Cartilage Calcification

In book: Advanced Topics in Biomineralization
Source: InTech
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    ABSTRACT: The electron-microscopic cytochemical localization of calcium-activated adenosine triphosphatase (Ca2+-ATPase) was determined in chick epiphyseal growth-plate cartilage. In the reserve zone, mitochondria and lysosomes contained substantial amounts of reaction product, while the plasma membrane and the Golgi complex showed very weak enzymatic activity, and matrix vesicle membranes did not exhibit the cytochemical reaction. As maturation proceeded, the plasma membrane, Golgi complex, and matrix vesicle membranes also stained and were most intense in the proliferative and early hypertrophic zones. From the hypertrophic to the calcifying zone, cytochemical staining decreased progressively in the plasma membrane, the Golgi complex, and lysosomes, while in some cases mitochondrial reaction product remained intense. Matrix vesicles lost their enzymatic activity at the same time that matrix vesicle calcification commenced. It is proposed that this event allows matrix vesicles to calcify, since efflux of calcium would no longer occur.
    Journal of Histochemistry and Cytochemistry 10/1985; 33(9):925-32. DOI:10.1177/33.9.3160764 · 2.40 Impact Factor
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    ABSTRACT: Matrix vesicles (MV), microstructures which rapidly accumulate Ca2+ and induce mineral formation in vitro, are linked to type II and X collagens and proteoglycans in the hypertrophic cartilage. However, the roles of these matrix proteins on MV function are not known. This led us to investigate the influence of type II and X collagen binding on Ca2+ uptake by MV. MV isolated from chicken growth plate cartilage were treated with pure bacterial collagenase and 1 M NaCl in synthetic cartilage lymph to selectively and completely remove associated type II and X collagens. Uptake of 45Ca2+ by these collagen-depleted vesicles was markedly reduced. Further treatment with detergent, which disrupted the membrane, restored Ca2+ uptake, indicating that the vesicle membrane structure and the nucleational core inside the vesicle lumen were still intact after the collagenase and 1 M NaCl treatments. Readdition of either native type II or X collagen to the collagenase, 1 M NaCl-treated MV stimulated their Ca2+ uptake to levels similar to those of untreated vesicles. Pepsin-treated type II and X collagens were less effective in stimulating Ca2+ uptake, indicating that non-triple helical domains of these collagens were involved. The pepsin treatment of these collagens also decreased their binding to annexin V (anchorin CII), one of three annexins found in MV, suggesting that annexin V is involved in mediating the binding of type II and X collagens to the MV surface. Furthermore, treatment of collagenase, 1 M NaCl-treated MV with chymotrypsin, which damaged annexin V as well as many other MV proteins, prevented the stimulation of Ca2+ uptake by these collagens. Thus, the interaction between type II and X collagens with MV activates the influx of Ca2+ into MV and may play an important role in calcification of the vesicles.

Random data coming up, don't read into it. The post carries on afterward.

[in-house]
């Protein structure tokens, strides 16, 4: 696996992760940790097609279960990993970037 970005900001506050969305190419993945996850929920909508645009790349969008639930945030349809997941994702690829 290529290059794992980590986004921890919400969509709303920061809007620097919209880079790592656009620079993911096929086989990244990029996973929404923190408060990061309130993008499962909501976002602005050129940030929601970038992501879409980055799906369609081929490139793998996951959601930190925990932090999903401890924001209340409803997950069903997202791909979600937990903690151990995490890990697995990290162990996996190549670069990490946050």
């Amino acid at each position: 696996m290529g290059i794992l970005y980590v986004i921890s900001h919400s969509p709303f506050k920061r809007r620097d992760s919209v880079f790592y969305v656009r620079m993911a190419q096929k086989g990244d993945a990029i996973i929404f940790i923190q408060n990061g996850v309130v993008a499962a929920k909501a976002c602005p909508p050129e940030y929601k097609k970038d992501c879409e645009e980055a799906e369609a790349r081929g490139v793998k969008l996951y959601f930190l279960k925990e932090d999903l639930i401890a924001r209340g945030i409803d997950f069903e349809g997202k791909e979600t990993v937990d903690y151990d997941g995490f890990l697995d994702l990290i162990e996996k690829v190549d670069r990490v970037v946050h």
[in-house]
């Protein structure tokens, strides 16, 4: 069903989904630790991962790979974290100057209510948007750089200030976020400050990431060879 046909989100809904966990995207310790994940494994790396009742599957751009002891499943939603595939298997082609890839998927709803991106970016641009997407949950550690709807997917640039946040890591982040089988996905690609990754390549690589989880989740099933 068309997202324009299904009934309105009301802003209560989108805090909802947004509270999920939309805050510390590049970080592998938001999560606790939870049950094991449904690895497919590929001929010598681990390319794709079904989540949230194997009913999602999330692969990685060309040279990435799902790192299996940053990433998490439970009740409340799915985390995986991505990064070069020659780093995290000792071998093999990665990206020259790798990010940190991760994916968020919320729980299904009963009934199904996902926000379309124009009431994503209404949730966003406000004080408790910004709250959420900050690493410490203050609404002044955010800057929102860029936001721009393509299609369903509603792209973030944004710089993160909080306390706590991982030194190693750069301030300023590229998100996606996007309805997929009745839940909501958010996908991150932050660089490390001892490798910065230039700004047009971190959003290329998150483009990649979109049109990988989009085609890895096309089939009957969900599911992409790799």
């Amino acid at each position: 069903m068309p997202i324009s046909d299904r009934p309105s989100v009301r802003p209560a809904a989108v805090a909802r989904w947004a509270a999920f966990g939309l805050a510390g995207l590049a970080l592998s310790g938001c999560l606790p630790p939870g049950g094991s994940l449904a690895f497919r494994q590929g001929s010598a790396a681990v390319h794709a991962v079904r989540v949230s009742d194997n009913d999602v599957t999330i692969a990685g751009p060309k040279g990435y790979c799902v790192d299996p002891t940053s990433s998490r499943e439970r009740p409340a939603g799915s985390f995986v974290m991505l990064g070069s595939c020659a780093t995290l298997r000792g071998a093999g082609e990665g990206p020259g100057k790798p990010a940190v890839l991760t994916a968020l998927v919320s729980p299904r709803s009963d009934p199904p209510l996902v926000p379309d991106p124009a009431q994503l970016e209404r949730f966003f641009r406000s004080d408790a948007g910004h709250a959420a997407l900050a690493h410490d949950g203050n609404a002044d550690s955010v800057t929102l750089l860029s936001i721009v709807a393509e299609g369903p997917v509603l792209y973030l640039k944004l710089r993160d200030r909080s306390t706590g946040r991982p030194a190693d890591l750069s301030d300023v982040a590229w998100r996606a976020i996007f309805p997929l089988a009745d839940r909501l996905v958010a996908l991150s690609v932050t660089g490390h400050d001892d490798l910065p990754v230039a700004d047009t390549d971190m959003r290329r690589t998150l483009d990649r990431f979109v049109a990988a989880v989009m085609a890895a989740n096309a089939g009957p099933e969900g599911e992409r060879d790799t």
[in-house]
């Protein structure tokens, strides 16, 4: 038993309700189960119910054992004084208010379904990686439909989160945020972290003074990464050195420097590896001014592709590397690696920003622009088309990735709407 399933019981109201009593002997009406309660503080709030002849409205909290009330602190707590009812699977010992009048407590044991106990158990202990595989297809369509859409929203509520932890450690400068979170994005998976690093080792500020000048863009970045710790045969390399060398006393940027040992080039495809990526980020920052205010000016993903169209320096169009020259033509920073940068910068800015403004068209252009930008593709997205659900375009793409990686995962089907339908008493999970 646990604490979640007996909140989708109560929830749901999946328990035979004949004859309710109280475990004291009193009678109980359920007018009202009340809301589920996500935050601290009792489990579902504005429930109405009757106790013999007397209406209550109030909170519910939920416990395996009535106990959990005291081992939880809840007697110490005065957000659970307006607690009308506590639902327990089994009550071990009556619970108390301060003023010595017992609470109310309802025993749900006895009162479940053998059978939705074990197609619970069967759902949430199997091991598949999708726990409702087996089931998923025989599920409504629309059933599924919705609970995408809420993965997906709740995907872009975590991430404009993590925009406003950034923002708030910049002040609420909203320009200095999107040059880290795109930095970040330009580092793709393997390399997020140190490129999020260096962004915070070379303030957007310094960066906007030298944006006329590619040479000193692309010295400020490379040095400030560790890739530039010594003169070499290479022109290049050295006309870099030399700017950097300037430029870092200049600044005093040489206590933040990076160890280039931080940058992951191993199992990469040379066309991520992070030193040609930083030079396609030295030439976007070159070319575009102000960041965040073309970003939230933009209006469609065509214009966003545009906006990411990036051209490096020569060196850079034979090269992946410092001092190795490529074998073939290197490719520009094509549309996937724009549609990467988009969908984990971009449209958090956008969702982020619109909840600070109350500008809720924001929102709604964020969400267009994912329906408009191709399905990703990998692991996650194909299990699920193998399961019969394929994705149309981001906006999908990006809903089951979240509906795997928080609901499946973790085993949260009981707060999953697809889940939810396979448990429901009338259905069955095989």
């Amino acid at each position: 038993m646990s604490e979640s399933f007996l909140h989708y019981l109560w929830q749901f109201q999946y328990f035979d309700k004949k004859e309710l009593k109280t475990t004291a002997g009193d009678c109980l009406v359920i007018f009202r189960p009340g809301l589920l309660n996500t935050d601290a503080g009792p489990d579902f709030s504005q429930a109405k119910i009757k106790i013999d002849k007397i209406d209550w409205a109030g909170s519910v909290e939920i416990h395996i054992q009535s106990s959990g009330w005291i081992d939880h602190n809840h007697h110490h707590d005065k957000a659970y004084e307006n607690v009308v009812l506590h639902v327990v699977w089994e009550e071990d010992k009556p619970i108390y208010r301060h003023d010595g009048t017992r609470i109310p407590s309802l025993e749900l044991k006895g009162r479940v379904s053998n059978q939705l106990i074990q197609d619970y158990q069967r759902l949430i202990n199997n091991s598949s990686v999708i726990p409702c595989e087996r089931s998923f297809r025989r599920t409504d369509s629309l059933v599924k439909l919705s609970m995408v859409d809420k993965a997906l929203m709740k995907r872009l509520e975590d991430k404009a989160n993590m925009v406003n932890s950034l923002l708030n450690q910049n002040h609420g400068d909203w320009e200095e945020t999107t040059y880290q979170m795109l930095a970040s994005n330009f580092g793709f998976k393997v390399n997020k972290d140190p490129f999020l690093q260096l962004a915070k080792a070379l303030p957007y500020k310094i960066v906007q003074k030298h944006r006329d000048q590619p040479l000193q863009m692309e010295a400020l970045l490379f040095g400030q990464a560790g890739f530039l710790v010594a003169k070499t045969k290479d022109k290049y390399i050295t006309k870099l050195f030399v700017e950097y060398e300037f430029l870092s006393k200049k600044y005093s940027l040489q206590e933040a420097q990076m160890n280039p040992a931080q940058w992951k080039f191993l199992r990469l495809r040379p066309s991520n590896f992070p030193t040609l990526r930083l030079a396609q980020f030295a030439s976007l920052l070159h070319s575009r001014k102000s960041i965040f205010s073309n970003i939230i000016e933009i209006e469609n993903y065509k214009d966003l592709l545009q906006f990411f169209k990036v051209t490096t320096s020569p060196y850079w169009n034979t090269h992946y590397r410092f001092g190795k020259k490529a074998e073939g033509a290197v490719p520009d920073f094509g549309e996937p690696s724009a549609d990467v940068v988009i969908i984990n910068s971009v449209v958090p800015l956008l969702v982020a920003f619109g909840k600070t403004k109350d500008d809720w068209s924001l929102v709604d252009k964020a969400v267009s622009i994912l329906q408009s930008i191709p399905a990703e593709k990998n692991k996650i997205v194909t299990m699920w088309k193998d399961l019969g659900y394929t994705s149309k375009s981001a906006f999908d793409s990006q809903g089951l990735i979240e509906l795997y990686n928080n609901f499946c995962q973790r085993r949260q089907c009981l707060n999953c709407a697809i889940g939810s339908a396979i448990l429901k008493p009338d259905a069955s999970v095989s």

Journal of Biological Chemistry 05/1994; 269(15):11462-9. · 4.60 Impact Factor
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    ABSTRACT: While previous studies revealed that matrix vesicles (MV) contain a nucleational core (NC) that converts to apatite when incubated with synthetic cartilage lymph, the initial mineral phase present in MV is not well characterized. This study explored the physicochemical nature of this Ca2+ and Pi-rich NC. MV, isolated from growth plate cartilage, were analyzed directly by solid-state 31P NMR, or incubated with hydrazine or NaOCl to remove organic constituents. Other samples of MV were subjected to sequential treatments with enzymes, salt solutions, and detergents to expose the NC. We examined the NC using transmission electron microscopy, energy-dispersive analysis with x-rays, and electron and x-ray diffraction, Fourier transform-infrared spectroscopy, high performance thin-layer chromatographic analysis, and SDS-polyacrylamide gel electrophoresis. We found that most of the MV proteins and lipids could be removed without destroying the NC; however, NaOCl treatment annihilated its activity. SDS-polyacrylamide gel electrophoresis showed that annexin V, a phosphatidylserine (PS)-dependent Ca2+-binding protein, was the major protein in the NC; high performance thin-layer chromatographic analysis revealed that the detergents removed the majority of the polar lipids, but left significant free cholesterol and fatty acids, and small but critical amounts of PS. Transmission electron microscopy showed that the NC was composed of clusters of approximately 1.0 nm subunits, which energy-dispersive analysis with x-rays revealed contained Ca and Pi with a Ca/P ratio of 1.06 +/- 0. 01. Electron diffraction, x-ray diffraction, and Fourier transform-infrared analysis all indicated that the NC was noncrystalline. 1H-Cross-polarization 31P NMR indicated that the solid phase of MV was an HPO42--rich mixture of amorphous calcium phosphate and a complex of PS, Ca2+, and Pi. Taken together, our findings indicate that the NC of MV is composed of an acid-phosphate-rich amorphous calcium phosphate intermixed with PS-Ca2+-Pi, annexin V, and other proteins and lipids.
    Journal of Biological Chemistry 03/1997; 272(7):4404-11. DOI:10.1074/jbc.272.7.4404 · 4.60 Impact Factor

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